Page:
Therefore, the best way to dissuade a teenager from committing suicide is to help them realize that death is not the end of living. When we die, all that happens is that our body stops functioning but our spirit lives on, and since it does, we don’t escape from our problems. Instead, we take them with us where they become magnified and more intense. Therefore, it’s crucial that teenagers realize that instead of suicide making their pain go away, it only increases whatever pain they’re already feeling.
But for them to truly understanding what will happen to them if they commit suicide, they have to have it explained to them in a way that they can relate to and accept, otherwise such advice will fall on deaf ears.
Let’s suppose that someone wants to take their life by driving a car off of a cliff because in their mind, they think that when the car crashes into the ground below they will be killed. But what if the crash doesn’t kill them? What if they survive? What happens to them then?
In all likelihood, their body will have sustained a tremendous amount of traumatic injuries, such as multiple broken bones. If those bones involve the neck or spine, they will be paralyzed for the rest of their life. Such a crash would most certainly result in vital organs being punctured, which may result in them having to be kept alive by machines. Most certainly they will have to live with chronic, debilitating physical pain that will require constant medication to make their pain at least bearable.
In such a condition, their life will consist of being confined to wheelchair or a bed for the rest of their life and will have to live with the knowledge that they will no longer be able to do many of the things they were once able to enjoy. In a situation like this, instead of getting away from whatever pain they were trying to escape through suicide, has now only been made much, much worse because of their suicide attempt.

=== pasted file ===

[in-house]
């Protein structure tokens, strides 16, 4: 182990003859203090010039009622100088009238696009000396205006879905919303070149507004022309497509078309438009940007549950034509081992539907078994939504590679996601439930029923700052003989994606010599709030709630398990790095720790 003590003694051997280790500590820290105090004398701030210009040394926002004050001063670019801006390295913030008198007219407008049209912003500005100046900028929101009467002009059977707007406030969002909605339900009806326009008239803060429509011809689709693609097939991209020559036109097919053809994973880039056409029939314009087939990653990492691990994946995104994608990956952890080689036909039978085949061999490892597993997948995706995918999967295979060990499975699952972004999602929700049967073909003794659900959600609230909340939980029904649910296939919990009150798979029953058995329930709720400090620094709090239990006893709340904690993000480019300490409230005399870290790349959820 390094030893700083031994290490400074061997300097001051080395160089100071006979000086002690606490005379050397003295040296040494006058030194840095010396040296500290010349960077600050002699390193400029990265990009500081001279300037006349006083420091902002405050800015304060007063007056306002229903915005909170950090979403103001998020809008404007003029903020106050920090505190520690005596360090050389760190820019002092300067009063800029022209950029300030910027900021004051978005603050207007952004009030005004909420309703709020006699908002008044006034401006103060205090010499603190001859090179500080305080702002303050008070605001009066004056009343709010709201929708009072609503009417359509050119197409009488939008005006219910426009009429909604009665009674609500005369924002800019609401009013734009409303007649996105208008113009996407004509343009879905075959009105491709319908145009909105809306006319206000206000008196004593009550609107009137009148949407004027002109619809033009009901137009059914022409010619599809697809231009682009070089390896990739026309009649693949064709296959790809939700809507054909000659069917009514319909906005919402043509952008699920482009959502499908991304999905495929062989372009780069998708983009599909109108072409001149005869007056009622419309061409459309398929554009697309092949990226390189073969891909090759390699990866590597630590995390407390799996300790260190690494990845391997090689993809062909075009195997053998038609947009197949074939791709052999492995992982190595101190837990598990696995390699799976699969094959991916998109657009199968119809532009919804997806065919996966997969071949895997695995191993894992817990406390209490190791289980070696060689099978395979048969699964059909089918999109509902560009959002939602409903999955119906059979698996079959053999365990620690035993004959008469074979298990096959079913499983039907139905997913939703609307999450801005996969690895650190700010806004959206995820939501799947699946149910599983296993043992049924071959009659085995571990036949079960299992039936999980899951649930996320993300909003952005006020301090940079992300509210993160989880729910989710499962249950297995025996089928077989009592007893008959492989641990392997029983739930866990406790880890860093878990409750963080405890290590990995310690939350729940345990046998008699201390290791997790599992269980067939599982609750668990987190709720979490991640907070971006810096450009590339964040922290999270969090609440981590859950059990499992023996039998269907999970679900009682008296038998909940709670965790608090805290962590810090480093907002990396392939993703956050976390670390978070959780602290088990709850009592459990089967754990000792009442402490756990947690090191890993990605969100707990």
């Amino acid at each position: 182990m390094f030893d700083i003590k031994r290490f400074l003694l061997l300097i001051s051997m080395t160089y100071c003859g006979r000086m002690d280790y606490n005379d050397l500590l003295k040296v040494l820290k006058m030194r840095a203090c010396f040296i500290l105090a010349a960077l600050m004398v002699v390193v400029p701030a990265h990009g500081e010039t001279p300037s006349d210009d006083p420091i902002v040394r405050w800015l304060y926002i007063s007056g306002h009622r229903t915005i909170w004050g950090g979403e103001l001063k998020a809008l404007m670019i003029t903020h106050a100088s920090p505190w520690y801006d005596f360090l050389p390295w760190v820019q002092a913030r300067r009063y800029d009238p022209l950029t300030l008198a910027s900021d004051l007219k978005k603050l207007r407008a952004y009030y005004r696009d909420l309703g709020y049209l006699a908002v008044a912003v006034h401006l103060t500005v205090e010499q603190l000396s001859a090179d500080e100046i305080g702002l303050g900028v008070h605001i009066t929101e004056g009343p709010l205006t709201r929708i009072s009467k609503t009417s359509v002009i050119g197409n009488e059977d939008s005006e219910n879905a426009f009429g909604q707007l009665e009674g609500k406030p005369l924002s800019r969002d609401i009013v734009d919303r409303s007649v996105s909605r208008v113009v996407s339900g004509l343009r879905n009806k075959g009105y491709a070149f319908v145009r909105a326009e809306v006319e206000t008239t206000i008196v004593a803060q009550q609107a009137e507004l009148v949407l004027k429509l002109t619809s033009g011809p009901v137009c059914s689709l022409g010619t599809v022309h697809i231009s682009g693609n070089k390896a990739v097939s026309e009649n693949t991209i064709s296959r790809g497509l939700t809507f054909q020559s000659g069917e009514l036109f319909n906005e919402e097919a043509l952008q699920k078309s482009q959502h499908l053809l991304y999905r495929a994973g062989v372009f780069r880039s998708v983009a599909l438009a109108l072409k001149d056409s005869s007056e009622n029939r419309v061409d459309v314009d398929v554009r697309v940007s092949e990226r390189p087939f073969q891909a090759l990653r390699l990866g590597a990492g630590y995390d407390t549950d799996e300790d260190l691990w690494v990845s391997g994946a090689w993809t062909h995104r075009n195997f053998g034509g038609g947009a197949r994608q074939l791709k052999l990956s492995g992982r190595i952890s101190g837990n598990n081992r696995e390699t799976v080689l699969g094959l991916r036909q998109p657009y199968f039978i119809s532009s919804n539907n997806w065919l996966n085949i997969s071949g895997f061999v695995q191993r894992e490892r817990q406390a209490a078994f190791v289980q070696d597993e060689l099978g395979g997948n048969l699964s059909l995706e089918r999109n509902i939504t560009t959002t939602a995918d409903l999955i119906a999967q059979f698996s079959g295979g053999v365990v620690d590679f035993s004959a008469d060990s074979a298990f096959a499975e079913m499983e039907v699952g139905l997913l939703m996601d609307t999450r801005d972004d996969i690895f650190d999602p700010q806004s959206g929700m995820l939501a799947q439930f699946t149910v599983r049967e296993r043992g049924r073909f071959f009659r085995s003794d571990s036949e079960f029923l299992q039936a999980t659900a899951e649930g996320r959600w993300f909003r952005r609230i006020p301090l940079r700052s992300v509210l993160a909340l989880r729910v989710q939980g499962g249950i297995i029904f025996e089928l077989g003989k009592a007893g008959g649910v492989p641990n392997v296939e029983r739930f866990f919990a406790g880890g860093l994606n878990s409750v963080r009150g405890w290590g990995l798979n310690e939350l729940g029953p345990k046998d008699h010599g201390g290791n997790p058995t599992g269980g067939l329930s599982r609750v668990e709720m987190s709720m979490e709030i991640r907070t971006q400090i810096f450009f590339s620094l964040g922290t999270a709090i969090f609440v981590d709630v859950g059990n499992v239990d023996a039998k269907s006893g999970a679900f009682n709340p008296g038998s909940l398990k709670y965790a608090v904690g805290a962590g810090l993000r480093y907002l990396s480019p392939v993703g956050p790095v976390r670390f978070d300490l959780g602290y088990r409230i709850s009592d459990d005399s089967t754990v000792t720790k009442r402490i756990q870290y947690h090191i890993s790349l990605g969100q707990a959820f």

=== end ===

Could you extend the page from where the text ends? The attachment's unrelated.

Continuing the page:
We are eternal beings, possessed of a spirit body that briefly inhabits a physical body for a short period of time. When our physical body stops functioning, our spirit still remains alive. In other words, we don’t die. It’s just our physical body that has lost its life. That means, whatever pain drove us to commit suicide doesn’t go away just because we kill our human body. Instead, the pain we currently feel will actually become infinitely worse once we die, and that’s because of an eternal law that say, what we sow is what we reap.
For example, if we take one apple seed and sow it into the ground, then water it and nourish it, that seed will begin to grow into a mighty tree that will produce an abundance of sweet apples that we will be able to reap year after year. But is we take one thorn bush seed, sow it in the ground, water it and nourish it, that seed will also grow larger and bigger, producing an overabundance of thorns year after year. It is a law of nature that we cannot sow a thorn bush seed and expect to reap a harvest of sweet tasting apples.
When someone is depressed, anxious, fearful, upset or angry, and they constantly dwell on these feelings, they are watering them and nurturing them, which only causes those feeling to grow stronger and more toxic. When we commit suicide as a means of getting away from these feelings, that’s like feeding those feeling with fertilizer. Like an apple tree, when our spirit leaves the body, it reaps many times over what it has sown. If we continue to live on after our body is laid in the grave, we can’t expect to reap happiness if we have nurtured and nourished feelings of misery. Life doesn’t work that way, and it’s unrealistic to believe otherwise.